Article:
MILWAUKEE — The Green Bay Packers have filed tampering charges against the Minnesota Vikings alleging that the team made inappropriate contact with Brett Favre, a person familiar with the Packers' complaint told The Associated Press Wednesday night.

The person, who requested anonymity because of the sensitivity of the subject, said Packers officials have expressed their belief that interest from the Vikings was driving Favre's sudden change of heart about playing football in 2008.

"They feel like Favre had something (in place), and that's why he was so anxious to get his release all of a sudden," the person said.

The tampering charges were reported by Foxsports.com earlier Wednesday.

The person said the league already has reviewed evidence provided by the Packers, and team officials believe a league examination of telephone records will indicate more than "normal contact" between Favre and Vikings offensive coordinator Darrell Bevell, a former Green Bay assistant. According to the person, Packers officials also believe the contact began before Favre and his agent, Bus Cook, formally asked the Packers to release him.

NFL spokesman Greg Aiello said the league had no comment on the report. Cook did not return a telephone message left by The Associated Press earlier Wednesday.

The tampering charges added a new twist to the Favre saga, which seemed to be over when Favre retired in early March, but now has been sizzling for several weeks.

Now, with Favre potentially headed back to an even chillier reception than the below-zero conditions in his last game at Lambeau Field when he makes a scheduled appearance at the Packers' Hall of Fame banquet this weekend, the next step in the iconic quarterback's plan to maneuver his way out of Green Bay is unclear.

Cook, told ESPN on Wednesday that he and Favre have "no definite plans to ask for reinstatement" and it was up to the Packers to decide what to do next.

"It's their move," Cook said.

Favre currently is on the Packers' reserve/retired list. To be reinstated, Favre must write a letter to NFL commissioner Roger Goodell. Once that request is approved — a step considered a formality — the Packers would have to release Favre or place him on their active roster.

CHIEFS SIGN DRAFT PICK KEVIN ROBINSON: The Chiefs agreed to three-year deals with draft picks Kevin Robinson and Brian Johnston on Wednesday. Terms of the contracts were not available.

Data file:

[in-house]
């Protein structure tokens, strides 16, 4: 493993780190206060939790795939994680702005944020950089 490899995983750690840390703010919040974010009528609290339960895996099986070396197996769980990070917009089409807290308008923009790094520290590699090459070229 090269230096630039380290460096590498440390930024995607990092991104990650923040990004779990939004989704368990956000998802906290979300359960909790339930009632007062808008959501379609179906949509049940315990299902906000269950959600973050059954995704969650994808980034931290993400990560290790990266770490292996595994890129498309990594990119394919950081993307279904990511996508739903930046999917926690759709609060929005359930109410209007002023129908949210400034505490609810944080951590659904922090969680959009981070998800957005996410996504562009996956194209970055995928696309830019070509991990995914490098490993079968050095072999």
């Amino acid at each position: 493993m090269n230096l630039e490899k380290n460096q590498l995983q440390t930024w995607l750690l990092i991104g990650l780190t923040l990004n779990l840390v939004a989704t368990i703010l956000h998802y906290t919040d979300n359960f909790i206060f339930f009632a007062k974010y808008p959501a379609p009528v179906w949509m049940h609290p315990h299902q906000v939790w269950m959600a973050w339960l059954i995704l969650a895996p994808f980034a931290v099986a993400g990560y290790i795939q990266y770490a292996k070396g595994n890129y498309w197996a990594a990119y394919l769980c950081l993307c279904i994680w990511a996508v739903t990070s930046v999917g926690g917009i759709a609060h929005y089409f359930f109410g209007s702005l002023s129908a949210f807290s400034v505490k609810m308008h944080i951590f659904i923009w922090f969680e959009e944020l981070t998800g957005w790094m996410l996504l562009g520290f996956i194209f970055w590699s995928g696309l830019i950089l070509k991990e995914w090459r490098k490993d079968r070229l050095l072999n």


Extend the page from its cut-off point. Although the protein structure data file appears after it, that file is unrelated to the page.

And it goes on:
Robinson, a receiver, was one of Kansas City's two sixth-round picks. He caught 178 passes for 2,485 yards in 46 games for Utah State. He set school records with 1,104 yards and four touchdowns on punt returns, and 2,725 yards and four touchdowns on kickoff returns.

Johnston, a defensive end, was one of the Chiefs' two seventh-round picks. He had 268 tackles and 21 sacks in four years at Gardner-Webb. He also forced 10 fumbles, recovered three, and blocked one kick.

CHAIN SAW 1, MIAMI QB'S FINGER 0: Dolphins quarterback Josh McCown has decided to quit using chain saws, which should please his team.

A brush with a chain saw two weeks ago left McCown with a cut on the index finger of his throwing hand that required six stitches. But he expects to be ready for the start of training camp next week, said his agent, Mike McCartney.

"He has been throwing the football, and he's even playing golf," McCartney said. "He's fine."

The accident occurred at McCown's home in Jacksonville, Texas, while he and his brother, Tampa Bay quarterback Luke McCown, were cutting a tree stump.

McCown pledged to stay away from chain saws once he arrives in South Florida this week, McCartney said. The Dolphins open camp July 26.

Miami signed McCown to a $6.25 million, two-year contract in February. He'll bid to become the 13th starting quarterback for Miami since Dan Marino retired following the 1999 season.

McCown will compete with holdover John Beck and rookie Chad Henne. Last year McCown started nine games for the Oakland Raiders, throwing for 10 touchdowns with 11 interceptions.

NFL STEPS UP MONITORING OF GANG SIGNS: The NFL is stepping up its monitoring of on-field player activities to ensure that no one is flashing the hand signals of street gangs.

The Los Angeles Times reported Tuesday that the league had hired experts to look at game tapes and identify players or team officials who might be using suspected gang signals. Violators would be warned and disciplined if the episodes recurred.

League officials said Tuesday that avoiding gang-related activities has long been stressed.

They said the scrutiny was intensified after the shooting death of Denver cornerback Darrent Williams in 2007 after Williams was involved in a dispute with known gang members. Anti-gang information is included in orientation literature and stressed in the annual mandatory league meeting for rookies.

The NFL took further notice after Paul Pierce of the NBA's Boston Celtics was fined $25,000 in April for what the league said was a "menacing gesture" toward the Atlanta Hawks' bench. "I 100 percent do not in any way promote gang violence or anything close to it." Pierce said in a statement. "I am sorry if it was misinterpreted that way at Saturday's game."